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Mpumelelo Dhlamini honours women with his Ezokhetho brand

Designer explores socio-political issues with his themes

Thango Ntwasa Columnist
Mpumelelo Dhlamini talks success of design venture.
Mpumelelo Dhlamini talks success of design venture.
Image: Supplied.

At a very young age, Mpumelelo Dhlamini’s passion for fashion was born in how he would play with the clothing of the toys he had and was enamoured with empowered women in spy movies.

Along with his mother, the strong woman of his brand, Ezokhetho was built on the backs of these inspiring forces. His label is one of the most exciting to watch and was recently named Emerging Talent of the Year by the Fashion Industry Awards SA.

“I didn’t want to use my name because I felt that was an obvious choice. That’s how fashion was and still is and it’s not wrong, but I just wanted something unique and something different. My mom and I came up with the name as I was completing my fourth year and I just stuck with it,” Dhlamini explains.

Family has been an integral part of his brand, with Dhlamini noting that a lot of the women in his family had to accomplish great goals. Dhlamini especially appreciated their sense of autonomy.

“They’ve always been people who are not afraid to be feminine and still be independent,” he says, sharing that his family has always shown up in the grassroots of his career.

Their infallible identities that existed outside of their family duties also reflect the fearless women he designs for, something that he has explored in his latest collection that was shown at SA Fashion Week (SAFW).

Exploring the same theme of “you strike a woman, you strike a rock” in his Imbokodo collection from last season, his new collection carries the same spirit to further expand on championing for feminine power.

“I wanted to add more of a South African element to it, I wanted to dive  deeper into what I’m trying to communicate as a brand,” says Dhlamini.

Rarely seeing collections continue in their themes, Dhlamini’s exploration of the theme aligns with the socio-political issues in the country that deal with femicide as well. Something seen in the continuation of the “NO” slogan dress that now reads “STILL NO…RESPECTFULLY” that stands out from his collection.

Mpumelelo Dhlamini's latest collection continues the celebration of women.
Mpumelelo Dhlamini's latest collection continues the celebration of women.
Image: Supplied.

“It initially started from the outbreak of women being abused and killed, more especially black women. It’s taken from the ‘no means no’ phrase and we still haven’t forgotten – we haven’t put it on the side,” says Dhlamini, who has made it his brand's mission to fight issues around femicide and queerphobia.

“As much as there is a lot of information out there, there are a lot of people who choose to be ignorant or people who choose to make other people’s lives difficult and I’ve always believed that people should be allowed to live their lives, especially if you’re not bothering anyone.”

This sense of freedom can be seen in the explosive use of colours that dominate the brand’s designs. Able to add a sparkling flare to earthy tones in the last season, the latest collection extended this with playful tones dominated by pinks and purples. All in the name of exploring striking colours that would best complement Dhlamini’s layering techniques. This especially highlighted Dhlamini’s Mbalenhle Print, a flower-like motif of a woman drinking from ukhamba (a Zulu calabash).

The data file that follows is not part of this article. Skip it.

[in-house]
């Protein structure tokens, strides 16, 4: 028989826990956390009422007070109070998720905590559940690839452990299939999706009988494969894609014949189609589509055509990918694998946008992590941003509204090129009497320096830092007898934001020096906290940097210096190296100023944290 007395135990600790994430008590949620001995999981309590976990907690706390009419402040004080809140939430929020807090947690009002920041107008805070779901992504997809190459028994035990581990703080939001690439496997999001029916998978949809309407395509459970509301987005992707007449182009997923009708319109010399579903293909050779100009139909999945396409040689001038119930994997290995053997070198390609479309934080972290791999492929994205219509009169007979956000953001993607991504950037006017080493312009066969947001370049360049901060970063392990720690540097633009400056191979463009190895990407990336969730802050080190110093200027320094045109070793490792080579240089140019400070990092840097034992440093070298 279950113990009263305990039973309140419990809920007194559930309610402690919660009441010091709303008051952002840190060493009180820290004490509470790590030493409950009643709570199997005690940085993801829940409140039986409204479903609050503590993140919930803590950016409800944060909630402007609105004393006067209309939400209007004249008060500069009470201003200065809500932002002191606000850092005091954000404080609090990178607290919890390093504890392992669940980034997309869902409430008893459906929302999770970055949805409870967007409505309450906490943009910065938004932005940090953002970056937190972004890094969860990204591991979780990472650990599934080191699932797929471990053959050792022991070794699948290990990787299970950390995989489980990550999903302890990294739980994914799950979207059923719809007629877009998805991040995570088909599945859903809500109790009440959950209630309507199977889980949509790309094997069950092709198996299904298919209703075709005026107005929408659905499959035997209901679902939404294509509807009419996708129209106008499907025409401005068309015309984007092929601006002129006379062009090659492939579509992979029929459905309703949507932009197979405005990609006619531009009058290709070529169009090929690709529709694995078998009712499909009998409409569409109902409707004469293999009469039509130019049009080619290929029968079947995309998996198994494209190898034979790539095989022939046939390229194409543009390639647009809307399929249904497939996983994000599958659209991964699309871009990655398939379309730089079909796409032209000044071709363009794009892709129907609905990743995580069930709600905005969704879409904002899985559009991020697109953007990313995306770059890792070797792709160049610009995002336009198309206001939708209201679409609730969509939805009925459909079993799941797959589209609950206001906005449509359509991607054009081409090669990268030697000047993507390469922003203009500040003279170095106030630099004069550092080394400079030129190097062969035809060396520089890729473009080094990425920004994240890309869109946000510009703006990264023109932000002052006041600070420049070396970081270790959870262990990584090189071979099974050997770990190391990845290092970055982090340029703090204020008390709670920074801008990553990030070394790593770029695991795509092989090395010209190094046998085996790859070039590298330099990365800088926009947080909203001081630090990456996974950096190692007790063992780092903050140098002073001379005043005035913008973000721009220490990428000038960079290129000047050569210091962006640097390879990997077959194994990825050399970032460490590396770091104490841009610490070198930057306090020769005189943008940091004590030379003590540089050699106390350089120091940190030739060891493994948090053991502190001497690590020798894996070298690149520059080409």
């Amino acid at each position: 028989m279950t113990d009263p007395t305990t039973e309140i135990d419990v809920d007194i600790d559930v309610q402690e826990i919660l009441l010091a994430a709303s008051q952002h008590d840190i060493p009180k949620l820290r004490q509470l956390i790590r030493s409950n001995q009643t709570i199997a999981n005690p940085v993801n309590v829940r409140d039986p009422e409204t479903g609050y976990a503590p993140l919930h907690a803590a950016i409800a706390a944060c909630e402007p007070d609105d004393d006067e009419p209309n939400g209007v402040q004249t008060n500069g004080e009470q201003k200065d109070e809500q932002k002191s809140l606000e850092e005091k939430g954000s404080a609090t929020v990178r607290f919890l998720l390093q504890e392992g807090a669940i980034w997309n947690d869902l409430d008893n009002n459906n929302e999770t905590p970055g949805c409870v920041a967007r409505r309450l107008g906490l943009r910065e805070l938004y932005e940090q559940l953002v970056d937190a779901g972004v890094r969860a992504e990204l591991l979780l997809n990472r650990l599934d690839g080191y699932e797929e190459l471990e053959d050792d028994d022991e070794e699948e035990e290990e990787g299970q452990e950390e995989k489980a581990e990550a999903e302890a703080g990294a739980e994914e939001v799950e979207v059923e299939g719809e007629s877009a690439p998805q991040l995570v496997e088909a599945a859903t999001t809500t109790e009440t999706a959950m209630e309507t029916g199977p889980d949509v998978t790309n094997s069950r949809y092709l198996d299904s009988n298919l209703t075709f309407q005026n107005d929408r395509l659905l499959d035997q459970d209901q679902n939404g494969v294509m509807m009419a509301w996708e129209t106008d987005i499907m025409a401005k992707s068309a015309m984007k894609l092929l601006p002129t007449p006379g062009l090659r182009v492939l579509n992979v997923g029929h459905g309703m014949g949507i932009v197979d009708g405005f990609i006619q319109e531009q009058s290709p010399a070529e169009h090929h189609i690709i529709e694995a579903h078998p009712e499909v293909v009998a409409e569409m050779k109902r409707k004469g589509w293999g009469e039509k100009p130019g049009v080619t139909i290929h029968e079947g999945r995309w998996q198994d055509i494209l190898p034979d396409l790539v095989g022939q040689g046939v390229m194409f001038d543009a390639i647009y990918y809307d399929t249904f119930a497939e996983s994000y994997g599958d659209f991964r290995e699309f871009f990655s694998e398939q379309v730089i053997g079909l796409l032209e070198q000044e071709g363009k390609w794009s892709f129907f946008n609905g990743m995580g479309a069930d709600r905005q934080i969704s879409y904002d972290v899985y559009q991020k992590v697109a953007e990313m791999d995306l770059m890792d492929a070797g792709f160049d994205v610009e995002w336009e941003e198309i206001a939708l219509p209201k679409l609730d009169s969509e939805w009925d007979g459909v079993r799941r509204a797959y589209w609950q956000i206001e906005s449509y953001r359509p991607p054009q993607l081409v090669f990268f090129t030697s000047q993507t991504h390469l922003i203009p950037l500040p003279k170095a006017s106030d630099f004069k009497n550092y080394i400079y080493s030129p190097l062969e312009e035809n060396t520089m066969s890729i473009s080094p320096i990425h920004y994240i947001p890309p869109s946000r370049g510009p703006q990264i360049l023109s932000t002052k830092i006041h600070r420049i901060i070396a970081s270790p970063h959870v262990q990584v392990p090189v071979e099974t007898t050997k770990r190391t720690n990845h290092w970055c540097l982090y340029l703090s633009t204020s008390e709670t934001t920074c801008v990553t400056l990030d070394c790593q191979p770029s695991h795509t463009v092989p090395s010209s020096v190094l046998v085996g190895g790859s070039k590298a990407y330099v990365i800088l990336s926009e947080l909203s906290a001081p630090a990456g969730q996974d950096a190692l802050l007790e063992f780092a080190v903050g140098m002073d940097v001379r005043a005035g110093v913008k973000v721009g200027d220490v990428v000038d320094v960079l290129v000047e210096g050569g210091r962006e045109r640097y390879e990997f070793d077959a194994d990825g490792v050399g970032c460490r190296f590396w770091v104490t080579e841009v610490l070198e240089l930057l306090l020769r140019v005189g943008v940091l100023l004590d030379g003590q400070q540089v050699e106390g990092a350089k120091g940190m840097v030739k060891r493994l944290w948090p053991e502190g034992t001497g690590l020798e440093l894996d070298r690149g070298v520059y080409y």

In the first volume of the Imbokodo collection, Dhlamini embraced religious motifs through crosses and church-going women’s berets, which have included cultural elements in the sequel that catches the roots of a contemporary woman outside of Heritage Day.

Ezokhetho designs tackle issues affecting women.
Ezokhetho designs tackle issues affecting women.
Image: Supplied.

“I believe that we should be wearing it every day, it’s us celebrating our cultures and where we come from, especially after the Clicks saga where a customer went into the store wearing a traditional outfit and was reprimanded by the manager,” says Dhlamini.

“I also don’t blame the manager who was trying to uphold the corporate space that he is in and forgetting that this is who we are as a people,” Dhlamini adds, sharing that this further educates people about embracing cultural fashion.

Yet to get started on the next season’s collection, Dhlamini is keen on expanding the brand into menswear. “I’ve had the suggestion that we should also do menswear, but I’m still trying to see how it would work around that market,” he says.

This also includes Dhlamini’s plans to branch out of the Johannesburg market and dominate the Cape Town and Durban fashion scene along with plans to make his designs available to retailers. Dhlamini is also set to take over the TikTok space as part of expanding his cooking channel, Umpheko, already active on Instagram and Twitter.

SAFW took place this past week from April 28 to 30 at Mall of Africa in Midrand. The event included designs from veteran brands Mantsho, Naked Ape and the beloved Loxion Kulca. As part of the brand’s dedication to supporting local, SAFW holds seasonal competitions to give opportunities to up-and-coming designers.

One of these is the SAFW New Talent Search, which was won by Thando Ntuli of Munkus this year. Her collections also focus on the women in her family and extend this in its practical approach to layering, creating garments that allow buyers to make easier styling choices with a unique flair.

The theme of local is lekker carried itself through collaborations for apparel designers and footwear brands Franc Elis, Floyd Avenue and Ephymol with Eddels, Eox and Hopewell footwear respectively.

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